A peer-reviewed journal that offers evidence-based clinical information and continuing education for dentists.

Neanderthals, Genomics and Dentistry

We may have more in common with our distant ancestors than we think.


We may have more in common with our distant ancestors than we think. In 2010, Svante Paabo, PhD, a geneticist in the Department of Genetics at the Max Planck Institute for Evolutionary Anthropology in Germany, published Neanderthal Man: In Search of Lost Genomes, which detailed the author’s work on sequencing the Neanderthal genome. These close ancestors lived in Europe for several hundred thousand years until their disappearance approximately 40,000 years ago. At some point, the Neanderthals mixed with the hominids migrating out of Africa. As a result, most Europeans and Asians are estimated to carry 1% to 4% of Neanderthal DNA.

So what effect might these genes have on modern man? A 2012 study published by Sánchez-Quinto et al1 in PLoS One looked at how Neanderthal genes might enhance the immune system of modern individuals carrying changes in specific alleles. They found that Neanderthal genes can enhance the body’s ability to destroy pathogens. This would have improved the ability of early hominids to fight off the new microbiota encountered in their migrations.


In 2016, Dannemann et al2 published information in the America Journal of Human Genetics on Toll-like receptors, genes that aid the body in detecting and killing invading pathogens. One of the findings was that individuals carrying certain Neanderthal variants are less likely to have stomach ulcers, but more likely to have common allergies, such as hay fever.

Another variance in Neanderthal genes enhances the carrier’s ability to coagulate blood. This would be an obvious advantage that would lead to the early closing of wounds, thereby decreasing the probability of microbial infection. Unfortunately, this same set of genetic variations can also create increased risk for clots, which could lead to stroke or pulmonary emboli.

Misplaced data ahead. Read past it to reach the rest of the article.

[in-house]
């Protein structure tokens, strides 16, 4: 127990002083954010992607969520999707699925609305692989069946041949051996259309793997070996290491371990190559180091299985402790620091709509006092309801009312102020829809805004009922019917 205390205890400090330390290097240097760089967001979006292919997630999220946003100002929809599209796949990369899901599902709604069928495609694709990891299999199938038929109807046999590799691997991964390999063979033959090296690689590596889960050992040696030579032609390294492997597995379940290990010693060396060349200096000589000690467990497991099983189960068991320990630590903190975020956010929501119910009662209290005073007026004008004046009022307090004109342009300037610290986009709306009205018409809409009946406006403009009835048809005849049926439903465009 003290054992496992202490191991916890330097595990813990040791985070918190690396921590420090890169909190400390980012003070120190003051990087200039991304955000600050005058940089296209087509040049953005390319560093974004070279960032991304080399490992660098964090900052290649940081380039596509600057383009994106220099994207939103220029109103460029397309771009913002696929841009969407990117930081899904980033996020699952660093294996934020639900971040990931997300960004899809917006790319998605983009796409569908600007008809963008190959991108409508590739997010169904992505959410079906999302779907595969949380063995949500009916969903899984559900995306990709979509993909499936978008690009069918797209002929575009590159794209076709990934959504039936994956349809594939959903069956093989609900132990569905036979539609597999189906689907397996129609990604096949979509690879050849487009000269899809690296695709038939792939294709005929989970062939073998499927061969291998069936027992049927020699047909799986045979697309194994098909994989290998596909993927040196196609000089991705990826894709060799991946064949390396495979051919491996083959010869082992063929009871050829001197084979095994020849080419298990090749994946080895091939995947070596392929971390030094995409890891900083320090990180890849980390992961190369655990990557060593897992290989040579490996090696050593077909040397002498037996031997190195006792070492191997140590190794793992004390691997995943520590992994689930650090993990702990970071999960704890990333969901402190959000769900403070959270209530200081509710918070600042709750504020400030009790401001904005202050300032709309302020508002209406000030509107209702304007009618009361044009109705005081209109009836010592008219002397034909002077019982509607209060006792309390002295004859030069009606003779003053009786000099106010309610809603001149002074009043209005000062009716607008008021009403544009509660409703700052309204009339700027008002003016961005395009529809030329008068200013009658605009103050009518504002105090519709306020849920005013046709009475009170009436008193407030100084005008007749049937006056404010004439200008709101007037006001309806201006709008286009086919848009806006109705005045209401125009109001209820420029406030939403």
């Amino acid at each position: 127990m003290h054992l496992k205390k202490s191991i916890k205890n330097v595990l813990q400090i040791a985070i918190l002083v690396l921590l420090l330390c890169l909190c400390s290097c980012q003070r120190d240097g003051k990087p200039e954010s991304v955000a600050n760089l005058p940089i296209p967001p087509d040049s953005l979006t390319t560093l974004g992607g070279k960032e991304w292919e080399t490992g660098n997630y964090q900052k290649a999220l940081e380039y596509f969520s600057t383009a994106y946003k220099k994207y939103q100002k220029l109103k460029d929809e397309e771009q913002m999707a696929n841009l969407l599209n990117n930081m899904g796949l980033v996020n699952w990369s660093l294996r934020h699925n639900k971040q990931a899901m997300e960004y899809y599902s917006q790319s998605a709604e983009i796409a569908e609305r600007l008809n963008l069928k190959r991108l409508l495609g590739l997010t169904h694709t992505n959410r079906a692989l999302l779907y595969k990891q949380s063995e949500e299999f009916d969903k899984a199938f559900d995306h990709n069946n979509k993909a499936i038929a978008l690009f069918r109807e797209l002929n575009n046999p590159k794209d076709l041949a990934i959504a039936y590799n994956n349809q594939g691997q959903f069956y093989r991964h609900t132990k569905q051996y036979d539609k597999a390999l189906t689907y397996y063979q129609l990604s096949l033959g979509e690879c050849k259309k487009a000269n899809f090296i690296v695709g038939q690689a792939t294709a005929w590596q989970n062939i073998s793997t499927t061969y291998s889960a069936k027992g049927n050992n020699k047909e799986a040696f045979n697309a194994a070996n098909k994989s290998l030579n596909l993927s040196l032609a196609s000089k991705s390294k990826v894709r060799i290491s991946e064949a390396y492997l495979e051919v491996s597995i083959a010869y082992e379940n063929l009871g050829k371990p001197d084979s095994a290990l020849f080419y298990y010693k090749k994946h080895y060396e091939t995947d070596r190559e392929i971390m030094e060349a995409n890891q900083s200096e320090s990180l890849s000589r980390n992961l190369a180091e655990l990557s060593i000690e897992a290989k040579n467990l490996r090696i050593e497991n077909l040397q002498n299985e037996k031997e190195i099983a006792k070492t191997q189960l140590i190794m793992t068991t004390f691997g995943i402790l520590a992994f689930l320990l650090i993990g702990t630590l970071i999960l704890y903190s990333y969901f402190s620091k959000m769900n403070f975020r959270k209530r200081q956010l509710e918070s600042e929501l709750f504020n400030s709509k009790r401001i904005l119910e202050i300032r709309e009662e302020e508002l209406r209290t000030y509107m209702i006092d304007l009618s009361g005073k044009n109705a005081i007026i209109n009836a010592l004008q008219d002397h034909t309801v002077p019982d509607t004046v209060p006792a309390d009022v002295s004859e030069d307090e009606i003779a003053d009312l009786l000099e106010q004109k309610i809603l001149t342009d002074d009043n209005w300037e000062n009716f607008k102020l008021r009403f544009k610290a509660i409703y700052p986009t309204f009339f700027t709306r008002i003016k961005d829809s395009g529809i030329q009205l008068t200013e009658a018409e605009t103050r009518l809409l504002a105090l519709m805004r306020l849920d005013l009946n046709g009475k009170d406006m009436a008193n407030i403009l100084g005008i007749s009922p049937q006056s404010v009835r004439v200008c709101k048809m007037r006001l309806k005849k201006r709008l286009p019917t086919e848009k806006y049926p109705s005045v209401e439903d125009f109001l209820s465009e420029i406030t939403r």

Other gene variants have been shown to be involved in producing keratin. Reporting in Science in 2016, Simonti et al3 found that genes inherited from Neanderthals produce skin variations that help protect individuals from the negative effects of ultraviolent radiation.

These and other DNA modifications may have additional effects on the human condition. For example, it has been suggested that Neanderthal genes can significantly increase the probability of nicotine addiction. In addition, some variations can increase the risk for depression, lupus, biliary cirrhosis, Crohn’s disease and type II diabetes.

In terms of dental practice, the ability to fight off certain pathogens, as well as increased clotting time, can directly benefit our patients. Some Neanderthal genes can also affect dental anatomy. Publishing in Ancestry-Genealogy and DNA, John Worthington4 suggests these ancient, inherited genes may increase the distance available for eruption of third molars.

These insights are only the tip of the iceberg. We are now able to sequence genomes quickly, easily and inexpensively. And we have the ability to identify and replace specific genes. Clearly, Pandora’s box is wide open.

Thomas G. Wilson Jr., DDS
Editor in Chief


  1. Sánchez-Quinto F, Botigué LR, Sergi Civit S, et al. North African populations carry the signature of admixture with Neandertals. PLoS One. 2012;7:e47765.
  2. Dannemann M, Andrés AM, Kelso J. Introgression of Neandertal- and Denisovan-like haplotypes contributes to adaptive variation in human Toll-like
    receptors. Am J Hum Genet. 2016:98:22–33.
  3. Simonti CN, Vernot B, Bastarache L, et al. The phenotypic legacy of admixture between modern humans and Neanderthals. Science.2016;351:737–741.
  4. Worthington J. 20 physical traits you may have inherited from a Neanderthal. Available at: abroadintheyard.com/20-physical-traits-inheritedfrom-
    neanderthal/. Accessed April 24, 2017.

From Decisions in Dentistry. May 2017;3(5):8.

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